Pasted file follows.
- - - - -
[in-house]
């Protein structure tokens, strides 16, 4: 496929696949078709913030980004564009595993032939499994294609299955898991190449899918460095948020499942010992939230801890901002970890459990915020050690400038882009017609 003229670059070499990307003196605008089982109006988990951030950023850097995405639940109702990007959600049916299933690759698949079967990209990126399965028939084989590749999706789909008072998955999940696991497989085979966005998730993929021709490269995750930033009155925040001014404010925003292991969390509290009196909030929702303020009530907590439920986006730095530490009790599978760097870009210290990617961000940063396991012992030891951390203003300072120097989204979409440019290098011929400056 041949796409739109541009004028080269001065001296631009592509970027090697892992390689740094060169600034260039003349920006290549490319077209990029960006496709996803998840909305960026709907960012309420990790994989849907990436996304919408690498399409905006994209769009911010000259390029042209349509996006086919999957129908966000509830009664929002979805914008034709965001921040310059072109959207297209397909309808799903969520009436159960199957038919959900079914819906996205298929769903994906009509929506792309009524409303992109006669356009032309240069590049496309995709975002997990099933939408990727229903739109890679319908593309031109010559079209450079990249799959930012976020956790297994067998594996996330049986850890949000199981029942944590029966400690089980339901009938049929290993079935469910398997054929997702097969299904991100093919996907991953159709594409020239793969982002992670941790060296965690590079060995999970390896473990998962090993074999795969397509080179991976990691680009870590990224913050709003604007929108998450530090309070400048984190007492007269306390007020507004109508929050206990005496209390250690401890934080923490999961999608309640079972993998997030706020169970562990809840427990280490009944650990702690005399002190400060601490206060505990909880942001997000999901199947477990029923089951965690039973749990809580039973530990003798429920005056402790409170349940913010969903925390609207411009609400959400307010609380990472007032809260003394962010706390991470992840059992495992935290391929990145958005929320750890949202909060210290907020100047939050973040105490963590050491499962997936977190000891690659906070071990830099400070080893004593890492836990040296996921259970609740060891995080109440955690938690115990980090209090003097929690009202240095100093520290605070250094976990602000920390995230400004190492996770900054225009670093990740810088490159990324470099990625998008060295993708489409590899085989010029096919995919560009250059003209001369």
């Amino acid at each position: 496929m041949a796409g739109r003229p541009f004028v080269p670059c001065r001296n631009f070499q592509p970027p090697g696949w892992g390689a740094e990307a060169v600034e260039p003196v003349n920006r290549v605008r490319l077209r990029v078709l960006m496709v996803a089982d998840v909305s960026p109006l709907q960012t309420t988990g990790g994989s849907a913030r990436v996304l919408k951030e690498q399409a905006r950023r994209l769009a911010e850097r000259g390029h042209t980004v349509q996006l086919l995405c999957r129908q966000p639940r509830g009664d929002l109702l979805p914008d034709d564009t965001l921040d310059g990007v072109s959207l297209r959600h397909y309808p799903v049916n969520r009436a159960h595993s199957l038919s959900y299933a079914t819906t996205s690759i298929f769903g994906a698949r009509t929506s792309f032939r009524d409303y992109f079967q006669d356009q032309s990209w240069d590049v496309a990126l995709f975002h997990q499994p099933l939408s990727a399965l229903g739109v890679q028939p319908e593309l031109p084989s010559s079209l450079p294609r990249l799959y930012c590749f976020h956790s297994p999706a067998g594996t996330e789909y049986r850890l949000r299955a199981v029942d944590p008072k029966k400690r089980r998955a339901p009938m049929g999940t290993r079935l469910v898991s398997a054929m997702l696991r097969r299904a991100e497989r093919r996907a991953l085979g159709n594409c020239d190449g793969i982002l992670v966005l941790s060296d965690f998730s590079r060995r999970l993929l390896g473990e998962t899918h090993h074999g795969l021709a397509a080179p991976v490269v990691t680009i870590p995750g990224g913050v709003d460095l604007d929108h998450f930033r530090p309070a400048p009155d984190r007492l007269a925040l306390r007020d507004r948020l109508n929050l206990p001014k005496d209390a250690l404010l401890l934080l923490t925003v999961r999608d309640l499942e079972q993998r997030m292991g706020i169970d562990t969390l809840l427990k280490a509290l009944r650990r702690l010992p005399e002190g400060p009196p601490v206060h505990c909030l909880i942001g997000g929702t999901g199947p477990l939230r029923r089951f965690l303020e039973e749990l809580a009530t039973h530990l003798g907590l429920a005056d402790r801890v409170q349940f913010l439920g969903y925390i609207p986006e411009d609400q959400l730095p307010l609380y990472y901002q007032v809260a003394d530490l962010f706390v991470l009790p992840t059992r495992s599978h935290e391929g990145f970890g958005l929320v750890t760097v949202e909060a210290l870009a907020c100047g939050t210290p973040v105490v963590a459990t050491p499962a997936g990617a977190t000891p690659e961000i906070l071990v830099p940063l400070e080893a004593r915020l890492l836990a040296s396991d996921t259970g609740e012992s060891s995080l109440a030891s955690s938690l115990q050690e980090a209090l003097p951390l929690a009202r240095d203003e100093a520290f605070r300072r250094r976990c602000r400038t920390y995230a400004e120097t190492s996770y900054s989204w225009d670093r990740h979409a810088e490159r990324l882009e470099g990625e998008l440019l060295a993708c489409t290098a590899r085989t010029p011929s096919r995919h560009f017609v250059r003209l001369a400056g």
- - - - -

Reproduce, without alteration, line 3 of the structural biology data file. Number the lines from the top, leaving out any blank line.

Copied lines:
């Amino acid at each position: 496929m041949a796409g739109r003229p541009f004028v080269p670059c001065r001296n631009f070499q592509p970027p090697g696949w892992g390689a740094e990307a060169v600034e260039p003196v003349n920006r290549v605008r490319l077209r990029v078709l960006m496709v996803a089982d998840v909305s960026p109006l709907q960012t309420t988990g990790g994989s849907a913030r990436v996304l919408k951030e690498q399409a905006r950023r994209l769009a911010e850097r000259g390029h042209t980004v349509q996006l086919l995405c999957r129908q966000p639940r509830g009664d929002l109702l979805p914008d034709d564009t965001l921040d310059g990007v072109s959207l297209r959600h397909y309808p799903v049916n969520r009436a159960h595993s199957l038919s959900y299933a079914t819906t996205s690759i298929f769903g994906a698949r009509t929506s792309f032939r009524d409303y992109f079967q006669d356009q032309s990209w240069d590049v496309a990126l995709f975002h997990q499994p099933l939408s990727a399965l229903g739109v890679q028939p319908e593309l031109p084989s010559s079209l450079p294609r990249l799959y930012c590749f976020h956790s297994p999706a067998g594996t996330e789909y049986r850890l949000r299955a199981v029942d944590p008072k029966k400690r089980r998955a339901p009938m049929g999940t290993r079935l469910v898991s398997a054929m997702l696991r097969r299904a991100e497989r093919r996907a991953l085979g159709n594409c020239d190449g793969i982002l992670v966005l941790s060296d965690f998730s590079r060995r999970l993929l390896g473990e998962t899918h090993h074999g795969l021709a397509a080179p991976v490269v990691t680009i870590p995750g990224g913050v709003d460095l604007d929108h998450f930033r530090p309070a400048p009155d984190r007492l007269a925040l306390r007020d507004r948020l109508n929050l206990p001014k005496d209390a250690l404010l401890l934080l923490t925003v999961r999608d309640l499942e079972q993998r997030m292991g706020i169970d562990t969390l809840l427990k280490a509290l009944r650990r702690l010992p005399e002190g400060p009196p601490v206060h505990c909030l909880i942001g997000g929702t999901g199947p477990l939230r029923r089951f965690l303020e039973e749990l809580a009530t039973h530990l003798g907590l429920a005056d402790r801890v409170q349940f913010l439920g969903y925390i609207p986006e411009d609400q959400l730095p307010l609380y990472y901002q007032v809260a003394d530490l962010f706390v991470l009790p992840t059992r495992s599978h935290e391929g990145f970890g958005l929320v750890t760097v949202e909060a210290l870009a907020c100047g939050t210290p973040v105490v963590a459990t050491p499962a997936g990617a977190t000891p690659e961000i906070l071990v830099p940063l400070e080893a004593r915020l890492l836990a040296s396991d996921t259970g609740e012992s060891s995080l109440a030891s955690s938690l115990q050690e980090a209090l003097p951390l929690a009202r240095d203003e100093a520290f605070r300072r250094r976990c602000r400038t920390y995230a400004e120097t190492s996770y900054s989204w225009d670093r990740h979409a810088e490159r990324l882009e470099g990625e998008l440019l060295a993708c489409t290098a590899r085989t010029p011929s096919r995919h560009f017609v250059r003209l001369a400056g």